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Friday, June 24, 2005

Ishihara seen as X-factor in metro race

Outspoken governor may get chance to swing election amid voter apathy


Staff writer

Four years ago, it was Prime Minister Junichiro Koizumi who appeared on the posters of Liberal Democratic Party candidates for the Tokyo Metropolitan Assembly election.

Thanks to his enormous popularity, Tokyo voters gave the LDP a key victory, boosting the party's presence by five seats to 53 in the 127-seat assembly.

But things may be different this time around.

When official campaigning for the July 3 metro assembly poll kicks off Friday, the face that will be plastered on many candidates' posters will belong to Tokyo Gov. Shintaro Ishihara.

With an apparent lack of controversy and public interest in the upcoming poll, the various parties are trying to capture the hearts of urban voters. And some candidates are opting to ride on the popularity of Ishihara, a former Lower House member who left the LDP and won the governorship as an independent.

Swing voters were the key in the most recent elections, but only when they had reason to expect strong political change, as with Koizumi, according to Akio Igarashi, a professor of political science at Rikkyo University. That is unlikely to happen this year, he said.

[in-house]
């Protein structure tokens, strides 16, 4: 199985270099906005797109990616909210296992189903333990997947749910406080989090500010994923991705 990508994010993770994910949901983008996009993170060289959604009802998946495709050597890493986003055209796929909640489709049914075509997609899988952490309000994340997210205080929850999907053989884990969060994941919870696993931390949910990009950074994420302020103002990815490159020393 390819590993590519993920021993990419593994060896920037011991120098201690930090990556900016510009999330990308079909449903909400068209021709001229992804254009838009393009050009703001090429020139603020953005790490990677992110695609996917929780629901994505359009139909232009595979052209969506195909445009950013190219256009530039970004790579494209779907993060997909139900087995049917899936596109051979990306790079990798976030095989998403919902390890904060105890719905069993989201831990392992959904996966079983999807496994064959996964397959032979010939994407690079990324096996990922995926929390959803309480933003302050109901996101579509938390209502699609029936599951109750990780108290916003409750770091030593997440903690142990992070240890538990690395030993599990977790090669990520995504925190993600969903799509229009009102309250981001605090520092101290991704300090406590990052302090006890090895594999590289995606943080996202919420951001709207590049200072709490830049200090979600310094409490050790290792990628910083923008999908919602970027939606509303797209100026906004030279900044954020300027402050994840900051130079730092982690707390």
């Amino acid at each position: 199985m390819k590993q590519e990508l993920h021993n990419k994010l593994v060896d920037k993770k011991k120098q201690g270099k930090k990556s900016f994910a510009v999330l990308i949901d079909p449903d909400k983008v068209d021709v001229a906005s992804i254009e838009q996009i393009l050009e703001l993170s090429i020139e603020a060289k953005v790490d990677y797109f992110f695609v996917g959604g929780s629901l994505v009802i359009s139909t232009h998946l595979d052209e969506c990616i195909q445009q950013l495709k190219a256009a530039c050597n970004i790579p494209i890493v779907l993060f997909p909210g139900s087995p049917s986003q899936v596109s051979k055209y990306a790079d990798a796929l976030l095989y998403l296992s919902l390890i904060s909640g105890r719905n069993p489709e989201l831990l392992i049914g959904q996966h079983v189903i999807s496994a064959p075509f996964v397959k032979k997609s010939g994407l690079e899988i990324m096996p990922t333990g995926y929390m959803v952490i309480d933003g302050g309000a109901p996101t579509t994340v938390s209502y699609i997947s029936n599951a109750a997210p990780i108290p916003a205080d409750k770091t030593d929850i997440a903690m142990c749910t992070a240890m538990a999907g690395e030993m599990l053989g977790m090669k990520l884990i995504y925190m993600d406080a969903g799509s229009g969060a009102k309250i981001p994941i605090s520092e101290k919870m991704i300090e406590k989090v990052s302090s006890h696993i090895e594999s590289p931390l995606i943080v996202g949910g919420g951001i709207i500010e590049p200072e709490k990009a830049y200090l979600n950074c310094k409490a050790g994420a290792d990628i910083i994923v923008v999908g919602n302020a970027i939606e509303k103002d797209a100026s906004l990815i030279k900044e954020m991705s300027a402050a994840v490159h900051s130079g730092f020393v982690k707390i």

"There is no boom in this election," Igarashi said. "I guess the possibility of swing voters casting ballots is low."

A low turnout will make it tough for the Democratic Party of Japan, which depends on swing votes, Igarashi said.

But it may also affect the LDP, whose support organizations have weakened in recent years, he said.

Well aware of the changes in the political climate, the LDP has set a rather realistic goal of 50 seats for this year's election.

Motoji Suganuma, deputy secretary general of the LDP's Tokyo election bureau, said the last race was held at a time when Koizumi had a public approval rating of about 80 percent.

"Given the situation is different from four years ago, we should secure at least 50 seats," he said. The LDP is fielding 57 candidates this time.

While support for Koizumi has fallen over the past four years, Suganuma said he still enjoys an approval rate of nearly 50 percent.

Meanwhile, the DPJ, which holds 19 seats in the assembly, is fielding 51 candidates, including 31 who are running for the first time.